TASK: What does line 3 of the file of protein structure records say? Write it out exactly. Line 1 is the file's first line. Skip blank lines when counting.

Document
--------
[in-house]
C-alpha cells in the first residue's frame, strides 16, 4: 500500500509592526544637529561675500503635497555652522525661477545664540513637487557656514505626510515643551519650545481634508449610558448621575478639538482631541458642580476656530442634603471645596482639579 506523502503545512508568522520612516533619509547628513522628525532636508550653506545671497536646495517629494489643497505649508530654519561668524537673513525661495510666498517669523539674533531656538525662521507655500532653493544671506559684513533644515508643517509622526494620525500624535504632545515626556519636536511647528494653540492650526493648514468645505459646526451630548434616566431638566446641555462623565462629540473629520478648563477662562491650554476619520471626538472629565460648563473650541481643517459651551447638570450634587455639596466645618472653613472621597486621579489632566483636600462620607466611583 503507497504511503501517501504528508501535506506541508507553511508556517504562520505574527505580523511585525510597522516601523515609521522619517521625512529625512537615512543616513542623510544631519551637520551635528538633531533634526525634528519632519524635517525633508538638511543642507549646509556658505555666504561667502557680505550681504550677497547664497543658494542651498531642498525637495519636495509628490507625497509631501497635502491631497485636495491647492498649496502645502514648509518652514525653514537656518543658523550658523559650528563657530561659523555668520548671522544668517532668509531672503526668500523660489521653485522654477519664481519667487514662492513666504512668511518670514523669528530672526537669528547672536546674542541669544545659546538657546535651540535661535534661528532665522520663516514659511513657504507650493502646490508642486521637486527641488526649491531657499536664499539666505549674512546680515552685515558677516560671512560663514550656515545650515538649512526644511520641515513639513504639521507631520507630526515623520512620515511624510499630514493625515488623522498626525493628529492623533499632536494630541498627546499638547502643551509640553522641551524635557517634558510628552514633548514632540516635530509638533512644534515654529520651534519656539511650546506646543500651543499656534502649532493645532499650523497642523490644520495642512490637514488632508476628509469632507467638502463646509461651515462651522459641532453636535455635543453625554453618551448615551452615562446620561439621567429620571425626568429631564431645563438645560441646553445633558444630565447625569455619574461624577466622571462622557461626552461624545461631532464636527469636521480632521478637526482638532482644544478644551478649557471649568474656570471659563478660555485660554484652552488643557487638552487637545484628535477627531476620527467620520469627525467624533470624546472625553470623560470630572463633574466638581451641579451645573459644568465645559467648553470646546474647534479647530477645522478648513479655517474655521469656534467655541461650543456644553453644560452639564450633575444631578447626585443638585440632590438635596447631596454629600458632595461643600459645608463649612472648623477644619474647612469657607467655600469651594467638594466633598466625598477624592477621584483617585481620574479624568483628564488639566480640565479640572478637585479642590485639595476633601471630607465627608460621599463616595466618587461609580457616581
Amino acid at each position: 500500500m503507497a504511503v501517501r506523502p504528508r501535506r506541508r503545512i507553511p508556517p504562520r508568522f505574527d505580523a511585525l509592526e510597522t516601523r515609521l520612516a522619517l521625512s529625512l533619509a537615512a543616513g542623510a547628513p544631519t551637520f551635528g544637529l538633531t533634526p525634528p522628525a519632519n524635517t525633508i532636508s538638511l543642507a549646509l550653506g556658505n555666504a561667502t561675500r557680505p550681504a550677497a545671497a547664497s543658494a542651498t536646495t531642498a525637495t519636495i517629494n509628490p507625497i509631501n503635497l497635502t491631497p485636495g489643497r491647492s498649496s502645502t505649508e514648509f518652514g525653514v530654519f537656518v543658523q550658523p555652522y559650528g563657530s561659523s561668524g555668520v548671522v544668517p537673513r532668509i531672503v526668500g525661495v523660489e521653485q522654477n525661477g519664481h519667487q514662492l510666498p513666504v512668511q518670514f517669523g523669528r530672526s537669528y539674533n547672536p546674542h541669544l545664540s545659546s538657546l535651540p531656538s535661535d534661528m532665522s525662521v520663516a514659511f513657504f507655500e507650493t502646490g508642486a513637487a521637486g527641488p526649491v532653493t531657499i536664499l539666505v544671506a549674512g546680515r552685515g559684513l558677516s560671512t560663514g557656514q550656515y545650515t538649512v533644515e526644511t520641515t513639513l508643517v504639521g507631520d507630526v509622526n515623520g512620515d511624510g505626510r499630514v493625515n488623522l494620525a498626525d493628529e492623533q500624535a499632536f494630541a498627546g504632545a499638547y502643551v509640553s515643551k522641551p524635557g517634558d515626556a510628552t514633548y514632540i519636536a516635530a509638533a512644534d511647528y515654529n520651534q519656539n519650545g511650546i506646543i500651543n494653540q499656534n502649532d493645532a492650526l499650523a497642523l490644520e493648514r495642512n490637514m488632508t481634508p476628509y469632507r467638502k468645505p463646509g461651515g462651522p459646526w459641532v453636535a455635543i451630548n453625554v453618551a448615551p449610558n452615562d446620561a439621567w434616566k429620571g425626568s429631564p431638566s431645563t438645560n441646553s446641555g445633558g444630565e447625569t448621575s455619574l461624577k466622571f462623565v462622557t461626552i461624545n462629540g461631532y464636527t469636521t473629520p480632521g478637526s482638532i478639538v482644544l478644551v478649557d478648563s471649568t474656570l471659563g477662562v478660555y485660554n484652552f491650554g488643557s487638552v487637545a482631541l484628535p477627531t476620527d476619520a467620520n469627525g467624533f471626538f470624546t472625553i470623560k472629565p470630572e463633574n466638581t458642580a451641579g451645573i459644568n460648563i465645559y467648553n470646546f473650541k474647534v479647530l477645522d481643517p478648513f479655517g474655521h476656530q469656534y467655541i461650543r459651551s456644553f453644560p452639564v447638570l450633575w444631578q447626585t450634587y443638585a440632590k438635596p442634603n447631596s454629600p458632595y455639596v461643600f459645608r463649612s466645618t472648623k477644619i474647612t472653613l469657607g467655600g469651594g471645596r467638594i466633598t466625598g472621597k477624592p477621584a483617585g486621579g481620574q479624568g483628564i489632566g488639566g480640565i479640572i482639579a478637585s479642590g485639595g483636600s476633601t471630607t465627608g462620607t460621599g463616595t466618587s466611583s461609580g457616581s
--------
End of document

Amino acid at each position: 500500500m503507497a504511503v501517501r506523502p504528508r501535506r506541508r503545512i507553511p508556517p504562520r508568522f505574527d505580523a511585525l509592526e510597522t516601523r515609521l520612516a522619517l521625512s529625512l533619509a537615512a543616513g542623510a547628513p544631519t551637520f551635528g544637529l538633531t533634526p525634528p522628525a519632519n524635517t525633508i532636508s538638511l543642507a549646509l550653506g556658505n555666504a561667502t561675500r557680505p550681504a550677497a545671497a547664497s543658494a542651498t536646495t531642498a525637495t519636495i517629494n509628490p507625497i509631501n503635497l497635502t491631497p485636495g489643497r491647492s498649496s502645502t505649508e514648509f518652514g525653514v530654519f537656518v543658523q550658523p555652522y559650528g563657530s561659523s561668524g555668520v548671522v544668517p537673513r532668509i531672503v526668500g525661495v523660489e521653485q522654477n525661477g519664481h519667487q514662492l510666498p513666504v512668511q518670514f517669523g523669528r530672526s537669528y539674533n547672536p546674542h541669544l545664540s545659546s538657546l535651540p531656538s535661535d534661528m532665522s525662521v520663516a514659511f513657504f507655500e507650493t502646490g508642486a513637487a521637486g527641488p526649491v532653493t531657499i536664499l539666505v544671506a549674512g546680515r552685515g559684513l558677516s560671512t560663514g557656514q550656515y545650515t538649512v533644515e526644511t520641515t513639513l508643517v504639521g507631520d507630526v509622526n515623520g512620515d511624510g505626510r499630514v493625515n488623522l494620525a498626525d493628529e492623533q500624535a499632536f494630541a498627546g504632545a499638547y502643551v509640553s515643551k522641551p524635557g517634558d515626556a510628552t514633548y514632540i519636536a516635530a509638533a512644534d511647528y515654529n520651534q519656539n519650545g511650546i506646543i500651543n494653540q499656534n502649532d493645532a492650526l499650523a497642523l490644520e493648514r495642512n490637514m488632508t481634508p476628509y469632507r467638502k468645505p463646509g461651515g462651522p459646526w459641532v453636535a455635543i451630548n453625554v453618551a448615551p449610558n452615562d446620561a439621567w434616566k429620571g425626568s429631564p431638566s431645563t438645560n441646553s446641555g445633558g444630565e447625569t448621575s455619574l461624577k466622571f462623565v462622557t461626552i461624545n462629540g461631532y464636527t469636521t473629520p480632521g478637526s482638532i478639538v482644544l478644551v478649557d478648563s471649568t474656570l471659563g477662562v478660555y485660554n484652552f491650554g488643557s487638552v487637545a482631541l484628535p477627531t476620527d476619520a467620520n469627525g467624533f471626538f470624546t472625553i470623560k472629565p470630572e463633574n466638581t458642580a451641579g451645573i459644568n460648563i465645559y467648553n470646546f473650541k474647534v479647530l477645522d481643517p478648513f479655517g474655521h476656530q469656534y467655541i461650543r459651551s456644553f453644560p452639564v447638570l450633575w444631578q447626585t450634587y443638585a440632590k438635596p442634603n447631596s454629600p458632595y455639596v461643600f459645608r463649612s466645618t472648623k477644619i474647612t472653613l469657607g467655600g469651594g471645596r467638594i466633598t466625598g472621597k477624592p477621584a483617585g486621579g481620574q479624568g483628564i489632566g488639566g480640565i479640572i482639579a478637585s479642590g485639595g483636600s476633601t471630607t465627608g462620607t460621599g463616595t466618587s466611583s461609580g457616581s